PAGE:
Protecting the Pembina Valley’s rich soil, and reducing soil erosion, is a key value for Kroeker Farms in Winkler. Those values, shown through ongoing efforts to implement various conservation practices and initiatives over many years, have caught the attention of a number of organizations.
The Pembina Valley Watershed District (PVWD), in partnership with the Manitoba Department of Agriculture and Resource Development, recently presentedKroeker Farms with the 2022 Conservation Award.
The Conservation Award, in memory of the late Mike Cabernel, is presented each year to recognize an individual, organization, family or business who actively promotes wise farm management and conservation practices.
Clint Cavers, PVWD GROW Coordinator, says, “Kroeker Farms Ltd continues to demonstrate leadership in farm sustainability throughout all areas of their production. Their use of shelterbelts, cover crops, organic production methods and crop diversity show their desire to keep land and water health tied to farm productivity and profit.”
CEO and President of Kroeker Farms, Wayne Rempel, said they have practiced a number of methods to reduce soil erosion over many decades, starting with minimal tillage which he said is a great tool, but not the best for potatoes. Annual crop rows were also tried, but they too were still not the right thing for their fields. “Then we started going back to the drawing board,” said Rempel. “And one of the things we have used a lot of is cover crops, like Fall Rye, that we seed after the potatoes are harvested to get the fields nice and green.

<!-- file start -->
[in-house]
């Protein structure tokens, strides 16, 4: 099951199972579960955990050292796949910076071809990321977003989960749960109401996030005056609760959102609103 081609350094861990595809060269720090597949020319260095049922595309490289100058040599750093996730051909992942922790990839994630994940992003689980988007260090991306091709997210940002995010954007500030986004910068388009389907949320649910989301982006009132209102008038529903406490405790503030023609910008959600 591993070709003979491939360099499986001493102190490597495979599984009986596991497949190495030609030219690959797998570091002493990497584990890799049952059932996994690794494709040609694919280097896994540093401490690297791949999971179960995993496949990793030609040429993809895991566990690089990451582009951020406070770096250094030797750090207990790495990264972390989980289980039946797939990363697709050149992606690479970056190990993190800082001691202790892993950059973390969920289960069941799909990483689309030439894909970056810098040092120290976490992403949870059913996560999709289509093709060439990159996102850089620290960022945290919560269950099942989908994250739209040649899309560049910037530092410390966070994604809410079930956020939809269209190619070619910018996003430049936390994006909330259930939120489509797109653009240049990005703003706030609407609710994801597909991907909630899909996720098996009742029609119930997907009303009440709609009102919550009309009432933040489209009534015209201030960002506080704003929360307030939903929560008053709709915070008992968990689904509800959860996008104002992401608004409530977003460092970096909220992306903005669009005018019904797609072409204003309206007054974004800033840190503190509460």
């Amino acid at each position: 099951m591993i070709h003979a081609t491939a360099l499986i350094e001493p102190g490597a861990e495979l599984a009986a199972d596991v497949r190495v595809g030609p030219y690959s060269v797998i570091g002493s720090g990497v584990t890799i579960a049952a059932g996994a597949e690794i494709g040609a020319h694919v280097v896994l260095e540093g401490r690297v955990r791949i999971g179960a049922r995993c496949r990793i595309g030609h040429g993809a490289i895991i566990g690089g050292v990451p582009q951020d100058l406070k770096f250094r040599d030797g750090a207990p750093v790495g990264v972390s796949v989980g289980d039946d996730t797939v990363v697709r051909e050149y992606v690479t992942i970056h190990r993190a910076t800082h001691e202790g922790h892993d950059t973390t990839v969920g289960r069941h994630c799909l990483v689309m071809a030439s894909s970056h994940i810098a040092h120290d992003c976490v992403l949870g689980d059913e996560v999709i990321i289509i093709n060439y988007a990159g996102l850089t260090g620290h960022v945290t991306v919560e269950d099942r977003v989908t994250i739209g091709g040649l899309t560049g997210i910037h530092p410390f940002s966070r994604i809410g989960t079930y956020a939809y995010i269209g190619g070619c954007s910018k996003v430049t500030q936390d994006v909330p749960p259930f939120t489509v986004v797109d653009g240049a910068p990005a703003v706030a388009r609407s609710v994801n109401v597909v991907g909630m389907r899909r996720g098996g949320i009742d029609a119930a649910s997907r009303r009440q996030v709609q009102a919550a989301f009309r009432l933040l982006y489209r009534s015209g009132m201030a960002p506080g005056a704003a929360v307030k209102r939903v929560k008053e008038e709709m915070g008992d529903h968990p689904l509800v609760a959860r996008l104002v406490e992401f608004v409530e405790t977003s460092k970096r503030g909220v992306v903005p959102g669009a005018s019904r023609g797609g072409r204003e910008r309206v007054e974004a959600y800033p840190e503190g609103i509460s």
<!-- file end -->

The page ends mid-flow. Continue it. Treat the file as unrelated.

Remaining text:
“Trees are extremely important, and we plant a lot of trees every year,” added Rempel. “One of the problems with the trees that were in existence is that most were planted in the wrong direction, were in poor condition and needed to be taken out and replanted. That’s been our work in the last ten years or so.”
Rempel started working at Kroeker Farms in 1988, a time when potato farmers, in general, didn’t have the best reputation for protecting the environment. He said potato farmers had a bad reputation for allowing soil erosion, and many of them faced criticism for not doing enough to mitigate it. Kroeker Farms took a different approach, and has been implementing various conservation practices and initiatives for decades now.
“I’ve always hated seeing soil blow up in the air, and into the ditches, because this soil has taken generations and generations to get healthy, and fertile and healthy the way it is, and to see it blow away in an afternoon is just so painful. So I’ve always been determined to do whatever we can. I know we can’t totally eliminate it, but do whatever we can to reduce soil erosion.”
Rempel noted wind is the biggest cause of soil erosion in our area, especially with the light soils potatoes are grown on.
“This award really, is for me, one of the biggest honours I could have received,” he said. “Because it’s something I’ve personally worked on for the last thirty years, or even longer. It’s a big part of who we are as a company, it’s one of our values, protecting and enhancing the environment. So for us, (Kroeker Farms) it could hardly be a better award, and I am personally very honoured, and our company is very honoured.”
Kroeker Farms will also be recognized at the Manitoba Association of Watersheds (MAW) Conference this December for exhibiting, exemplifying and executing environmental stewardship practices that will help enhance our environment for future generations to enjoy.